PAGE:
The first in a series of information sessions in New Brunswick about the proposed west-east oil pipeline is slated for Monday in Edmundston.

TransCanada Corp. officials will be on hand to provide information and answer questions about the Energy East project.

The Calgary-based company wants to convert about 3,000 kilometres of an existing natural gas pipeline and build about 1,400 kilometres of new pipeline to carry western crude oil to the Irving Oil refinery in Saint John.

"They get to meet specialists from the company, for example from safety or environment, or people that know about land … and so on," said spokesman Philippe Cannon.

"But the second part of that is we expect the feedback from the population also. And that is important that people come to meet with us because that is part of the regulatory process we're going through right now."

Cannon says information gathered at the open houses will be used to finalize the pipeline route.

"I invite people to come and meet with us, so they can get their head around how this all works and get information and make up their own minds."

He is encouraging people to visit the company's website to familiarize themselves with the project before attending the public sesions.

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TransCanada Corp. may build 1,400 kilometres of pipeline, extending its capacity into Saint John. (Courtesy of TransCanada)

TransCanada officials have said the company will start seeking regulatory approvals on the pipeline in 2014 and the oil could start flowing to Eastern Canada by late 2017 in Quebec and 2018 in New Brunswick.

If the project proceeds, it is expected to transport up to 1.1 million barrels of crude oil a day.

It would give eastern refineries the opportunity to stop relying on importing foreign oil and provide access to oil from Western Canada, which is less costly, said Cannon.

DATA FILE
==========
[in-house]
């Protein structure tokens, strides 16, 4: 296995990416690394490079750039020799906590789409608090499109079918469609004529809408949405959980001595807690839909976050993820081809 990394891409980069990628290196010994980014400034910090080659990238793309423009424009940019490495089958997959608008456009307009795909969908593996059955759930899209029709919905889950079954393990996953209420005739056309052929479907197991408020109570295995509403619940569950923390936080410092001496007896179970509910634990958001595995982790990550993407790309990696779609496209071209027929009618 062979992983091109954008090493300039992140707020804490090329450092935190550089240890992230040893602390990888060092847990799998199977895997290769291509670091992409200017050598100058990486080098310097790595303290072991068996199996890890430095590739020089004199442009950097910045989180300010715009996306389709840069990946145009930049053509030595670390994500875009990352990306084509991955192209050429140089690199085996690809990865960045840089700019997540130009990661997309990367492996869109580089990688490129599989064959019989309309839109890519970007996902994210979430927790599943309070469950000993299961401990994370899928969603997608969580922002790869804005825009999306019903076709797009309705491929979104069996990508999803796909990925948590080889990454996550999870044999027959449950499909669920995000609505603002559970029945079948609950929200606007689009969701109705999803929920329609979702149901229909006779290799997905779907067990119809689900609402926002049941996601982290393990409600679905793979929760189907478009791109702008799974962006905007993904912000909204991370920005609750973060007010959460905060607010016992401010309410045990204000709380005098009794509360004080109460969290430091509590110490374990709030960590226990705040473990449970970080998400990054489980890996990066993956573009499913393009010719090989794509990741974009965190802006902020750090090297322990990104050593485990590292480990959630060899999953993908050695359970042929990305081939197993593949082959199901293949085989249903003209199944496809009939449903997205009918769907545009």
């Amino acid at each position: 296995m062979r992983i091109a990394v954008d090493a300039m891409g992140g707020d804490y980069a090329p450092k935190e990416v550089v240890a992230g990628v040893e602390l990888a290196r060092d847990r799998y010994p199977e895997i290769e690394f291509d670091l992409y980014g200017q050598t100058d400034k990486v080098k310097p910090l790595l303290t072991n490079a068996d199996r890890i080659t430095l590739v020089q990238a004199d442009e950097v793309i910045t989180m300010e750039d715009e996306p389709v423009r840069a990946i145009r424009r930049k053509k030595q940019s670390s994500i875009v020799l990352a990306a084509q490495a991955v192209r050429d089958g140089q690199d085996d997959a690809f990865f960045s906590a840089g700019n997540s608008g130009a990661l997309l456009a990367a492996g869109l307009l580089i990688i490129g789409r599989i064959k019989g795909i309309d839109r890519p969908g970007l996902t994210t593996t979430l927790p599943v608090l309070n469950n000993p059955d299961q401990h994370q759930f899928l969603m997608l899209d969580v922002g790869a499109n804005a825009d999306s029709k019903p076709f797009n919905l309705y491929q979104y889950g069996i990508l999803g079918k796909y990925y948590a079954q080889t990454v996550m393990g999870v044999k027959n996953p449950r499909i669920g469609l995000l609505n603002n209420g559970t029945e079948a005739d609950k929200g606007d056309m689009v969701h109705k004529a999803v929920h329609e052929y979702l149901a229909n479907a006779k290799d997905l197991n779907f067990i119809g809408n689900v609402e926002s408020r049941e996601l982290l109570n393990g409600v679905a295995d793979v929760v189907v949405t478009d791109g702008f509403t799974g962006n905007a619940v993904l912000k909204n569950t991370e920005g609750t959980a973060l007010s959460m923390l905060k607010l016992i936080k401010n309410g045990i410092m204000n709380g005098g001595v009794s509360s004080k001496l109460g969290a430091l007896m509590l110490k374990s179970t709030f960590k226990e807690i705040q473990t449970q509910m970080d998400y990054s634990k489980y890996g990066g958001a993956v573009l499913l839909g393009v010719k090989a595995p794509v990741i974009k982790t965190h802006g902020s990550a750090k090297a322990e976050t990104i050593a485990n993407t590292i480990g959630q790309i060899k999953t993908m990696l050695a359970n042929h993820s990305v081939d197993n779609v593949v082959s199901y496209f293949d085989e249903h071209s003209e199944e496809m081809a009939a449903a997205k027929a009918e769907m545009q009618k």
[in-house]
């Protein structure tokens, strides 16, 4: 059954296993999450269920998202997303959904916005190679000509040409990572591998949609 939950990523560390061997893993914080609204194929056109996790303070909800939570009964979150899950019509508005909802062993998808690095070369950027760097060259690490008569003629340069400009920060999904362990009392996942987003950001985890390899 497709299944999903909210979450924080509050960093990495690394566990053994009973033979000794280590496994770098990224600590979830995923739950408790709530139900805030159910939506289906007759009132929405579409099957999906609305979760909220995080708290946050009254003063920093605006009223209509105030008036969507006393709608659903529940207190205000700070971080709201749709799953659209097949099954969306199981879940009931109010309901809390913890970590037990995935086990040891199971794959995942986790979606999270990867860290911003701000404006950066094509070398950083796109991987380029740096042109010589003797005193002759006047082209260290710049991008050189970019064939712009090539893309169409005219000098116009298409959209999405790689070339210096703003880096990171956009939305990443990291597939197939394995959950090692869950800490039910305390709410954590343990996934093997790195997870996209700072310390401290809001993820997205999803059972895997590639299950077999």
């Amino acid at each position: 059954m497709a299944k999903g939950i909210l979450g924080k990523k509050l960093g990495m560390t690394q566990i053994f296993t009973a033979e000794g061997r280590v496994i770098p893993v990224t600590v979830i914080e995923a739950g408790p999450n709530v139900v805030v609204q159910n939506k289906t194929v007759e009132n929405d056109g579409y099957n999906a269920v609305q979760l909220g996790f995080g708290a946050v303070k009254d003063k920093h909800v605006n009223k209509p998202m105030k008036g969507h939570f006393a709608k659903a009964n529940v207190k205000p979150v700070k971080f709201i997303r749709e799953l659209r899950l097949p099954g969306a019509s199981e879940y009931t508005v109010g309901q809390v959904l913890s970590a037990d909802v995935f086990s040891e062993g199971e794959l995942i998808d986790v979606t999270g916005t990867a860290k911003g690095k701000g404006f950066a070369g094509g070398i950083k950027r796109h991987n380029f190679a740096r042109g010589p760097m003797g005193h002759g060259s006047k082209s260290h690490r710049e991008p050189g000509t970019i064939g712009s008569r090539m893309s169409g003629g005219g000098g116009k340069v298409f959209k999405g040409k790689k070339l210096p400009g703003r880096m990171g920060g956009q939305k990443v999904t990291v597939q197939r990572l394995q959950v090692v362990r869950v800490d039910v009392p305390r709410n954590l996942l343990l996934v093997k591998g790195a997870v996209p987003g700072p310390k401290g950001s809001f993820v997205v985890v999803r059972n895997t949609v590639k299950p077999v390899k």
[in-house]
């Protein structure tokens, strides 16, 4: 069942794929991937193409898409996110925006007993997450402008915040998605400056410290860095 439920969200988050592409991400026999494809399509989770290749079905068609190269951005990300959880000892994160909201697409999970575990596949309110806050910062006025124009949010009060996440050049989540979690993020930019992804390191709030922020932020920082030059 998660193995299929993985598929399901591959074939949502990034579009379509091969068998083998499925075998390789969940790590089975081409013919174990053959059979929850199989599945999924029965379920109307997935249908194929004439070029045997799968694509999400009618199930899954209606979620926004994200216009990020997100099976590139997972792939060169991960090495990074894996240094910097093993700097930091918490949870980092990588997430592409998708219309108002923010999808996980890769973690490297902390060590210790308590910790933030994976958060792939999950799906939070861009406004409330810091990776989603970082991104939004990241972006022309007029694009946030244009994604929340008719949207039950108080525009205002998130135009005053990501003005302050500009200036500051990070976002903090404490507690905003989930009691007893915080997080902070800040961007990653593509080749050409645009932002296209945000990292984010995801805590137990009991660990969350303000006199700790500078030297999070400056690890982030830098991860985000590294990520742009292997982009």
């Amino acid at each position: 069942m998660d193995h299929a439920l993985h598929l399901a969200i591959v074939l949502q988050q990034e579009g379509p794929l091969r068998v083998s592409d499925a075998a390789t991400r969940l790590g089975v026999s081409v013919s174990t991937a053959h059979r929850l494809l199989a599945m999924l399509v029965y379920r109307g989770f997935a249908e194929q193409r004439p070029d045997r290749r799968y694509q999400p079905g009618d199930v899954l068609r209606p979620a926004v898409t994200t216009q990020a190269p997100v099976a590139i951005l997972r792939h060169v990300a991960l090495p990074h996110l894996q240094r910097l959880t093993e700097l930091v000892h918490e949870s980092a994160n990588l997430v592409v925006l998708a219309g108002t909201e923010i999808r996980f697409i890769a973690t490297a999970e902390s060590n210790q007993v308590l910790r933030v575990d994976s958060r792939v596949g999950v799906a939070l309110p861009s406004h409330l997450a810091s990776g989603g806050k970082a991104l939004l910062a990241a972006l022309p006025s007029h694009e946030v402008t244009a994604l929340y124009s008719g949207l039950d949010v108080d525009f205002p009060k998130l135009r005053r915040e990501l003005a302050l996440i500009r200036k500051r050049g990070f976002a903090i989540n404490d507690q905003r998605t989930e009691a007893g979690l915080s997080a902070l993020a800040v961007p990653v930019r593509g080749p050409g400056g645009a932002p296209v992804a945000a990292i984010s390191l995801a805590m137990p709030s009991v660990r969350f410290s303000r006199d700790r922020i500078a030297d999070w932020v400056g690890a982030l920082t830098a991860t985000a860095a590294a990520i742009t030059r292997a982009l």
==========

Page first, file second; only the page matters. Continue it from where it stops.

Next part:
The National Energy Board is responsible for approving pipelines.

New Brunswick Premier David Alward has said he wants to ensure the pipeline is built to the "highest environmental standards" as it passes through the province.

The pipeline project is expected to cost $12 billion, excluding the transfer value of Canadian Mainline natural gas assets, according to the company.

Critics of the project say the environmental risks of a pipeline are too great.

Meanwhile, supporters say it would strengthen Canada's credibility as an exporter of oil and could mean more jobs.

Meetings are slated for:

  • Aug. 19 - 4-8 p.m., Godbout Hall, 34 37th Avenue, Edmundston (B)
  • Aug. 20 - 4-8 p.m., E. & P. Sénéchal Centre, 60 Ouellette Street, Grand Falls (B)
  • Aug. 21 - 4-8 p.m., Tobique Lions Community Centre, 61 Everett Lane, Plaster Rock (B)
  • Aug. 22 - 4-8 p.m., New Brunswick Community College Gymnasium, 950 Grandview Avenue, Saint John (B)
  • Sept. 10 - 4-8 p.m., St. Alphonsus Parish Hall, 22 Church Street, Hampton (B)
  • Sept. 11, 2013 - 4-8 p.m., Royal Canadian Legion, 119 King Street, Chipman (B)
  • Sept. 12 - 4-8 p.m., Stanley Dance Hall, 23 Centennial Street, Stanley (B)